You really can't beat the vibrant beauty of Depression glass, so it's no wonder it's such a hit with collectors and anyone who wants to add a pop of color to their home. While some pieces sell for under $20, some of the most valuable Depression glass patterns are worth hundreds. The value often comes down to a super rare combo of color, piece, and pattern, so we've rounded up some of the ones to watch for.
List of the Most Valuable Depression Glass Patterns
If you're browsing in an antique store or sorting through your china cabinet, keep an eye out for these super valuable patterns. In some cases, the pattern itself isn't rare, but colors or specific pieces in that pattern are. In others, the pattern was only made for a short time, so there just aren't that many examples out there.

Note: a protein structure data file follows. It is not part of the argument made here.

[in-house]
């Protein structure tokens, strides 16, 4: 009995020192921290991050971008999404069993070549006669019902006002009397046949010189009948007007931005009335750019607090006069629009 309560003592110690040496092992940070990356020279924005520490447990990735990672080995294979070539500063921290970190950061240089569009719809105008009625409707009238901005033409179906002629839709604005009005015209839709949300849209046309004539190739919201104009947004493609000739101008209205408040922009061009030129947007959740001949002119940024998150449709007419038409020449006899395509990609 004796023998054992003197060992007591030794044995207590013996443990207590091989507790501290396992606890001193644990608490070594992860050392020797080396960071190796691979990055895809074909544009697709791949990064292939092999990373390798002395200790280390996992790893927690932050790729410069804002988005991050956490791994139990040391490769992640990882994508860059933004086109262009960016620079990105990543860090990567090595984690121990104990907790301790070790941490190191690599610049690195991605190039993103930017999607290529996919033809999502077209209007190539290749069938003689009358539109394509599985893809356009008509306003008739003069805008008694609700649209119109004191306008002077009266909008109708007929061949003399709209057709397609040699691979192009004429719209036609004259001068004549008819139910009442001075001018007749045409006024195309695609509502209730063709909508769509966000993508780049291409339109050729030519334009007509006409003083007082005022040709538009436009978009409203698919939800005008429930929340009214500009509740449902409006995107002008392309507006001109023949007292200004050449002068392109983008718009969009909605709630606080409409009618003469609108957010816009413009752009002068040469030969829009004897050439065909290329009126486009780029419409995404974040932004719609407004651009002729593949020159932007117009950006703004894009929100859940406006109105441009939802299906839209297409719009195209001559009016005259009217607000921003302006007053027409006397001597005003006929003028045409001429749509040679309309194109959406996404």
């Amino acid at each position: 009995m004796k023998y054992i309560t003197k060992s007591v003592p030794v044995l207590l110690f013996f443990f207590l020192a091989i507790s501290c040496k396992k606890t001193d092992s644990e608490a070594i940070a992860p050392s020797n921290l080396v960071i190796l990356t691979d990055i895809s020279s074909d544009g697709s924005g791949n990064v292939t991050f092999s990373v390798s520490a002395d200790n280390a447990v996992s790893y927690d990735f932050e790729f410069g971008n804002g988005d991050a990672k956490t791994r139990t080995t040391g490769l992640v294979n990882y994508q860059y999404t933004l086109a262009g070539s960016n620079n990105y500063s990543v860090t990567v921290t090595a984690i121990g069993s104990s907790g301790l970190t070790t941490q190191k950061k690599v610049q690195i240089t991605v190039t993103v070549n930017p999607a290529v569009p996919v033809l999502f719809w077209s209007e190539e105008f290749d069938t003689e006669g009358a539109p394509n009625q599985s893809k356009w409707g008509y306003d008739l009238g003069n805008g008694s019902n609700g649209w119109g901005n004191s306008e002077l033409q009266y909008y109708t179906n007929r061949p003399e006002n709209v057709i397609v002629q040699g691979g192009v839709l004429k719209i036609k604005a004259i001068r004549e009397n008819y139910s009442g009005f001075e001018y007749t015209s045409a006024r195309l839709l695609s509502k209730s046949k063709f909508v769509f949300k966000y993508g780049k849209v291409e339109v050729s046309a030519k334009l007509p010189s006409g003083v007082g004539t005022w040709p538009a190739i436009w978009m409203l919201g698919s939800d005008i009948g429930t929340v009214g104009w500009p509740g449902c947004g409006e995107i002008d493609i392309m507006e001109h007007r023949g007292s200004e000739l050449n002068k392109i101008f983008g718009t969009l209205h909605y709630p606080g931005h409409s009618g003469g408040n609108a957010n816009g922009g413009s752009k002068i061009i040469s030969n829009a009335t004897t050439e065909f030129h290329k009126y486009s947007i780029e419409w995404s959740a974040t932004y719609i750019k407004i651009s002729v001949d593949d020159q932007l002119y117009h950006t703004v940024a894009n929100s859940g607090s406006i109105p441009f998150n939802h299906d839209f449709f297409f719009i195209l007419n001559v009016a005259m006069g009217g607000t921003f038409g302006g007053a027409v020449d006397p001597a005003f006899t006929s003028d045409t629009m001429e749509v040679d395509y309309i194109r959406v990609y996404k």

|Depression Glass Pattern||Example Piece||Approximate Value|
|Hazel Atlas Royal Lace||Six cobalt blue tumblers||$285|
|MacBeth-Evans American Sweetheart||Pink water pitcher||$895|
|Hocking Cameo||Pink sandwich plate||$100|
|Jeannette Adam||Pink covered butter dish||$1250|
|Hocking Mayfair||Six blue footed tumblers||$720|
|Jeannette Doric and Pansy||Ultramarine salt and pepper set||$150|
|Federal Parrot||Green sugar and creamer||$280|
|MacBeth-Evans Petalware||Eight pastel Petalware cups and saucers||$770|
Hazel Atlas Royal Lace